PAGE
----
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Development of Future Networking Technologies

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Telecommunications expert Frank Panzarino discusses how a single network managing all telecommunications needs (such as voice, video, and data) would be a cost-effective way for the industry to evolve and improve.
This chapter is from the book


OK, we've covered everything from telephones to televisions and personal computers. So what's left? Well, the visionaries have been busy with the next wave of telecommunications products and services designed to enhance our living and, they hope, capture market share.

Internet telecommunications technology has been hot and will continue to dominate the interest of both consumers and business professionals alike. Bandwidth is still the major bottleneck for many of us accessing the Internet, so new transmission methods must be devised. These transmission methods must provide us with inexpensive bandwidth that is easy to use and easy to set up.

This chapter is divided into six sections, followed by a salute to the future and my farewell to this book.

Section one looks at potential Internet development starting with Internet2 and the latest version of Internet protocol IPV6.

Section two examines high-speed transmission technologies, which include development of fiber transmission lines and some new backbone cable technology called photonic fiber.

Section three is dedicated to broadcast transmission or enhancements to radio and television as we know it today. Certainly, there has been much discussion regarding HDTV transmission systems, which will eventually replace existing television sets. Also, radio begins to move up to the digital age with digital satellite radio.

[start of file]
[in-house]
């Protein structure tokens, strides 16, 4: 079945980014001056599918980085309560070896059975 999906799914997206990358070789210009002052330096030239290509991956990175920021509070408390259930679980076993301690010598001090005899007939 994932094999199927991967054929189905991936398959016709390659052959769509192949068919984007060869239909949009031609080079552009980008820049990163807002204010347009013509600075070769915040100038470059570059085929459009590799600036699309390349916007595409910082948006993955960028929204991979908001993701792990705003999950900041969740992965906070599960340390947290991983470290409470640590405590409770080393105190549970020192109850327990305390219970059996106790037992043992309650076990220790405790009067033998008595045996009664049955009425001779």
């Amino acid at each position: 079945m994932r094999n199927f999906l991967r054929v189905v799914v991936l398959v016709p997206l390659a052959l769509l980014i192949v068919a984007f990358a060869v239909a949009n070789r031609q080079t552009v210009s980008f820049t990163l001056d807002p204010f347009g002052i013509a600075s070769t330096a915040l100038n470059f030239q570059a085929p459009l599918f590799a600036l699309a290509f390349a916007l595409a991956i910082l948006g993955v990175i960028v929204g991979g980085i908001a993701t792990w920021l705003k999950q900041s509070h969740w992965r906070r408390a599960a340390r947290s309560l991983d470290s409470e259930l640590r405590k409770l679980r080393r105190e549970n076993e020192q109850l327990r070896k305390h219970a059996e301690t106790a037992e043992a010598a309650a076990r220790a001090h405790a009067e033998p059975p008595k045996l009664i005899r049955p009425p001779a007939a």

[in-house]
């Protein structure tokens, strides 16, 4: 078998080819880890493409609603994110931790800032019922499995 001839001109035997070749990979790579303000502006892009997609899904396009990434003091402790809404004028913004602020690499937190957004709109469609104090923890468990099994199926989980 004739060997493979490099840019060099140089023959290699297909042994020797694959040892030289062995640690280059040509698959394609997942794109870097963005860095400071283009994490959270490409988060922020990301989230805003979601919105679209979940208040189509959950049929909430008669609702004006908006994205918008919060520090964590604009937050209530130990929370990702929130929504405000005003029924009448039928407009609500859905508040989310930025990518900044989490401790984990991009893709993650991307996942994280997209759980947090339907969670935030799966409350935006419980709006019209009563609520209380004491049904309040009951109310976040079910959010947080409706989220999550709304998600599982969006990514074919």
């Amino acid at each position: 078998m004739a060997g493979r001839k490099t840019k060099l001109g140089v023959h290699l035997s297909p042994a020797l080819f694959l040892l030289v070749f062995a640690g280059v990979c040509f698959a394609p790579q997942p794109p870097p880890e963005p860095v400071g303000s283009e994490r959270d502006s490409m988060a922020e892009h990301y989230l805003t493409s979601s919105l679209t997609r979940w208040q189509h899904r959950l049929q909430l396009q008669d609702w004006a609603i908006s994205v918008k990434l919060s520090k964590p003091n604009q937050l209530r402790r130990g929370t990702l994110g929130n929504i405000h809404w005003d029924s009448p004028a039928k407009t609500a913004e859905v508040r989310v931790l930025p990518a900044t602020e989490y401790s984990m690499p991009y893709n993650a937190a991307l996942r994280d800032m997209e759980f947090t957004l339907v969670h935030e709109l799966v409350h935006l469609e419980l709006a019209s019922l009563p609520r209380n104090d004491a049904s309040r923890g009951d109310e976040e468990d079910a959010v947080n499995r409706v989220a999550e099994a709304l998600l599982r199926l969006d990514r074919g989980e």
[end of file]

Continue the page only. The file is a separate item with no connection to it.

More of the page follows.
Section four looks at wireless broadband technologies that are competing with each other to provide local access to the Internet and video. Local Multipoint Distribution Service (LMDS), Multichannel Multipoint Distribution Service (MMDS), and Wireless Local Loop (WLL) are examined. This section also looks at some high-flying approaches to providing high-speed bandwidth to your home or small business.

Section five focuses on the PC and local access, specifically, Gigabit Ethernet and Bluetooth wireless technology.

The last main section, section six, is the foundation of the future: telecommunications convergence. The dictionary definition of convergence is to move to one point. A good example of this is the public switched telephone network (PSTN), which may one day become part of the Internet with high-speed data networking services.

To the future and beyond...

Internet Technology Development

Several problems are associated with today's Internet technology. One, there are too many bottlenecks in the current system. Many users have slow dial-up connections and cannot use streaming multimedia applications. We are also running out of Internet addresses (TCP/IP) so protocol enhancements are needed.

Internet2 capabilities, introduced by then Vice President Albert Gore in 1998, was a first step in experimenting with the next generation Internet. It is a cooperative effort between the federal government, colleges, and universities. Private companies such as Lucent, Cisco, and Nortel are contributors to the Internet2 project.

Today's Internet uses IPV4, which is more than twenty years old. IPV4 has supported us for a long time, but it is starting to show signs of its age. A major problem is the limited number of IPV4 addresses to support the Internet for now and for the future.


Since 1996, Internet2 has provided extremely fast connections for colleges and universities only. The purpose of Internet2 is to deploy advanced network applications and technologies, accelerating the creation of tomorrow's Internet. Internet2 is looking to recreate the partnership among educational institutions, industry, and government that fostered today's Internet back in the late 1960s.

The Internet2 network is not available to the general public. The primary goals of Internet2 are to do the following:

  • Create a leading-edge network capability for research and development.

  • Enable testing of new fiber products and routers.

  • Create new network services and applications for the standard Internet.